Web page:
The tolerable dose of intravenous ascorbic acid (IVAA) for cancer patients with normal renal function not receiving chemotherapy is 1.5 g/kg per 90 to 120 minute infusion (Hoffer et al, Ann Oncol 2008;19:1969-1974). Side effects are minimal to non-existent. In this dose-escalating study the IVAA will be 0.9 g/kg per infusion for the first chemotherapy cycle, increasing to 1.5 g/kg per infusion in subsequent cycles, for the first 3 participants. If well tolerated as expected, the initial dose will be 1.5 g/kg per infusion for subsequent participants. Infusions will take place 2 or 3 times per week, bracketing the days of chemotherapy. Standard tolerance and adverse effect criteria will be used. Therapy will continue for a minimum of 2 months, and continue further in the event of disease stabilization or response, as determined from CT scan and biomarkers, with evaluations continuing every 2 months.

  Eligibility

Ages Eligible for Study:   18 Years and older
Genders Eligible for Study:   Both
Accepts Healthy Volunteers:   No
Criteria

Inclusion Criteria:

  • must be a resident of Quebec, Canada
  • documented advanced or metastatic cancer or hematologic malignancy in adults over age 18, with measurable disease
  • adequate bone marrow, hepatic, renal and cardiac function so as to permit conventional chemotherapy
  • no current calcium oxalate nephrolithiasis with the potential to reduce urinary flow
  • life expectancy at least 8 weeks.

Exclusion Criteria:

  • glucose-6-phosphate dehydrogenase deficiency
  • cancers for which existing chemotherapy offers more than a 33% likelihood of a clinically meaningful response
  • serum creatinine greater than 175 micromol/L
  • serious GI diseases
  • infections
  • recent major surgery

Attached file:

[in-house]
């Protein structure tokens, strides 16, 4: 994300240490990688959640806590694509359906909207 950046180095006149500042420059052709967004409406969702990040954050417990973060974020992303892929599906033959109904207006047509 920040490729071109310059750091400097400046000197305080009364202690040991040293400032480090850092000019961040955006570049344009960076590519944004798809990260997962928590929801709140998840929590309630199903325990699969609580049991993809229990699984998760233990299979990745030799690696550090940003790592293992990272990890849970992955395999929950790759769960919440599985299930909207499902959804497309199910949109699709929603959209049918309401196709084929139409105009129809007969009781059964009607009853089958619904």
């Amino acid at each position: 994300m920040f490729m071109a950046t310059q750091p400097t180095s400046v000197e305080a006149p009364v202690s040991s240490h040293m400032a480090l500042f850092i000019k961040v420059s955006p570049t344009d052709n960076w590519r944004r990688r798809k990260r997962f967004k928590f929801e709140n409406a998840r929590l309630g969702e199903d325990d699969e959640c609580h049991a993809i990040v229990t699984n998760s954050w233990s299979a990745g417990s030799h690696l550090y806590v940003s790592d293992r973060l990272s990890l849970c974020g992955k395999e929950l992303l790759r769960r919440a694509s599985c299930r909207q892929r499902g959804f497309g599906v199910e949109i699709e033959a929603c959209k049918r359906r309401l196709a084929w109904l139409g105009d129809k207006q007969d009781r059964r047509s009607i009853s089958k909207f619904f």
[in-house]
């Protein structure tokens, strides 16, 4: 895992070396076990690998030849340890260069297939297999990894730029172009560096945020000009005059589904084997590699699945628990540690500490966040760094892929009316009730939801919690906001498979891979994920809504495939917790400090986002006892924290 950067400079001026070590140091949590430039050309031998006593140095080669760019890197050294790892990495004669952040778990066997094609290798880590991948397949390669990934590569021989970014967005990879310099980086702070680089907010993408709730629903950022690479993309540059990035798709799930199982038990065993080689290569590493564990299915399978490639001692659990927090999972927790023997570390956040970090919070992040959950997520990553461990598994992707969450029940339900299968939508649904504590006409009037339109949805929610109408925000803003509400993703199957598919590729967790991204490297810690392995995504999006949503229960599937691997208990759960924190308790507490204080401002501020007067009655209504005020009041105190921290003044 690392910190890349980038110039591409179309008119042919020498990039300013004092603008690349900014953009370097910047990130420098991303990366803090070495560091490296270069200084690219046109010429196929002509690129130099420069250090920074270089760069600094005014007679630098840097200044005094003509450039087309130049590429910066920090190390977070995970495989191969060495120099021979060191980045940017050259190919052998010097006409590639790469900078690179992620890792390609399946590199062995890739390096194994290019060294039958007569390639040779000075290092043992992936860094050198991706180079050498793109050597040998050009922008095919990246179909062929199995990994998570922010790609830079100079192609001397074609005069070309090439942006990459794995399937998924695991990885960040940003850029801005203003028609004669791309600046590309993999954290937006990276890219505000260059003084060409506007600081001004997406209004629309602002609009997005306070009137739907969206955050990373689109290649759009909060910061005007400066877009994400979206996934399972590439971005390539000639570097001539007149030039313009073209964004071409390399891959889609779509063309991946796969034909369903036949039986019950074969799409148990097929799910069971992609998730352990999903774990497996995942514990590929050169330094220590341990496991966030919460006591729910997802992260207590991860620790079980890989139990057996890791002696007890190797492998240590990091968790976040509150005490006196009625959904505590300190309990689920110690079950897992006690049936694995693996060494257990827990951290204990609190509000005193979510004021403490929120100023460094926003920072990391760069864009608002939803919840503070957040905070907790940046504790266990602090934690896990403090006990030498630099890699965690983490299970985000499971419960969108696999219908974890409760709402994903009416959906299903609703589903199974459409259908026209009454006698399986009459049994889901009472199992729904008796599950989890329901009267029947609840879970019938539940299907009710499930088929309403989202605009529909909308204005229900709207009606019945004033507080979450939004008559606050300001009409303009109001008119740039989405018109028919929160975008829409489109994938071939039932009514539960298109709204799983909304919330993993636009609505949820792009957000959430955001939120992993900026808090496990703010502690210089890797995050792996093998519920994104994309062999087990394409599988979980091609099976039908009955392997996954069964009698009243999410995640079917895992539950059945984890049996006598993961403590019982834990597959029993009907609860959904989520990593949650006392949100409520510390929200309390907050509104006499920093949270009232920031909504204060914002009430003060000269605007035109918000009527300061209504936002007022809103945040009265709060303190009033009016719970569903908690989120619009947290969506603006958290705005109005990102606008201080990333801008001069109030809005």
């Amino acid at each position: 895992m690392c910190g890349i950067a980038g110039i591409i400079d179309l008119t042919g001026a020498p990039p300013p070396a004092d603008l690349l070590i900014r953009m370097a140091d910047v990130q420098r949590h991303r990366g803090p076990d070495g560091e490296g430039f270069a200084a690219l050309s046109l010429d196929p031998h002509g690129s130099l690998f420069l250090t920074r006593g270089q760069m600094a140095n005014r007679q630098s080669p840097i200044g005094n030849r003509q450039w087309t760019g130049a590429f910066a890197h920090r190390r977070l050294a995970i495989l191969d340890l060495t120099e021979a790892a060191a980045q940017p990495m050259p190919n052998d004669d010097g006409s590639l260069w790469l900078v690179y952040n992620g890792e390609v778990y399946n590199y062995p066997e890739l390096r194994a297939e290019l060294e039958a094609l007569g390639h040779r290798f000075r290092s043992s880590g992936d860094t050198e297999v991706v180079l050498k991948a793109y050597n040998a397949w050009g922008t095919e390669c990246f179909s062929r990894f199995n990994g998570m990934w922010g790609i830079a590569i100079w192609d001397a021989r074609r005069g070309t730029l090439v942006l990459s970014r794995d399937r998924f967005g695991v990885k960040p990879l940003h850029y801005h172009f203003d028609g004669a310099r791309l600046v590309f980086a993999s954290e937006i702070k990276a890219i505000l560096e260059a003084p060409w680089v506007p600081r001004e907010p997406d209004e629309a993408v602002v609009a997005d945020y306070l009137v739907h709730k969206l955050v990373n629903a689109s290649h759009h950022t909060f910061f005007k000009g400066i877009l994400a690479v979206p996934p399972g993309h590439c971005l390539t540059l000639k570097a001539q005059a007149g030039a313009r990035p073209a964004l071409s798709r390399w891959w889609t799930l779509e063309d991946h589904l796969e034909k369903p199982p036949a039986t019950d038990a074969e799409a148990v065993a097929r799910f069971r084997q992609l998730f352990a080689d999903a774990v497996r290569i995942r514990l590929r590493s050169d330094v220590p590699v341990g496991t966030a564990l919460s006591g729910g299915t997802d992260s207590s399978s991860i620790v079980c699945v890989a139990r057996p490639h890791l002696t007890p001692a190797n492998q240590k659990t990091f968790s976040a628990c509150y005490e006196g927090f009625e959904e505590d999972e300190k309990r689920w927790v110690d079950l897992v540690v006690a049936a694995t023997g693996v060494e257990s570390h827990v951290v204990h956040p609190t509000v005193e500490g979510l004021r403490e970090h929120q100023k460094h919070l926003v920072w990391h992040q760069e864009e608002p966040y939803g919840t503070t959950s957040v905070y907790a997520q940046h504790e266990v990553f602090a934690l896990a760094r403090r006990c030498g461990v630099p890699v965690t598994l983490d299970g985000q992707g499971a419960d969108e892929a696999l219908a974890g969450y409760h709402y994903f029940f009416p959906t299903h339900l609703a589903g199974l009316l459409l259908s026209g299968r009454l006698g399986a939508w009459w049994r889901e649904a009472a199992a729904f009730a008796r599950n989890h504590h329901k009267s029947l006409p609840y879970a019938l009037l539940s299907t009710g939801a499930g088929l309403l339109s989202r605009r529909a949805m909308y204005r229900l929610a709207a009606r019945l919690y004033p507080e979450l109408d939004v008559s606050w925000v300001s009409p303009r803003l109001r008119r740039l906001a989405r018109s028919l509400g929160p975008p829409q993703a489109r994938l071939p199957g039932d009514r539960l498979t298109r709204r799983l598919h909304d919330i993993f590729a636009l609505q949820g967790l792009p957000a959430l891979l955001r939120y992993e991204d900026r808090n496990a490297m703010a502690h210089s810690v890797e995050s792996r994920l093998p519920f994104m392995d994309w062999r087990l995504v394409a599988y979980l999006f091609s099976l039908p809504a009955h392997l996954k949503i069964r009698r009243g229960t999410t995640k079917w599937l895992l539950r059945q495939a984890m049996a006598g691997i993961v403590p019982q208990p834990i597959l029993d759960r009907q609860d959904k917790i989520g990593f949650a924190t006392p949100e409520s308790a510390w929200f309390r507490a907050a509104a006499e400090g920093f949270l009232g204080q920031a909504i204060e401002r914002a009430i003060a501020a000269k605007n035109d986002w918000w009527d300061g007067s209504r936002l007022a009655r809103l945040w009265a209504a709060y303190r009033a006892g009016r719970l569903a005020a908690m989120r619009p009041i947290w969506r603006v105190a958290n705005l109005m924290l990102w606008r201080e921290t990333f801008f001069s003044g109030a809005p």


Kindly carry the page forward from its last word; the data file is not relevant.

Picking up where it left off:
• dementia
  • altered mental status or other condition that would preclude chemotherapy, including poor functional status.
  Contacts and Locations
Choosing to participate in a study is an important personal decision. Talk with your doctor and family members or friends about deciding to join a study. To learn more about this study, you or your doctor may contact the study research staff using the Contacts provided below. For general information, see Learn About Clinical Studies.

Please refer to this study by its ClinicalTrials.gov identifier: NCT01050621

Locations
Canada, Quebec
Clinical Research Unit, Jewish General Hospital
Montreal, Quebec, Canada, H3T 1E2
Sponsors and Collaborators
Jewish General Hospital
Investigators
Principal Investigator: Leonard John Hoffer, MD PhD Faculty of Medicine, McGill University
  More Information

No publications provided

Responsible Party: John Hoffer, Physician, Jewish General Hospital
ClinicalTrials.gov Identifier: NCT01050621     History of Changes
Other Study ID Numbers: VITC-003
Study First Received: January 11, 2010
Last Updated: June 20, 2013
Health Authority: Canada: Health Canada

Keywords provided by Jewish General Hospital:
ascorbic acid
vitamin C
antioxidants
redox therapy
cytotoxic chemotherapy

Additional relevant MeSH terms:
Ascorbic Acid
Vitamins
Antioxidants
Molecular Mechanisms of Pharmacological Action
Pharmacologic Actions
Protective Agents
Physiological Effects of Drugs
Micronutrients
Growth Substances

ClinicalTrials.gov processed this record on July 28, 2014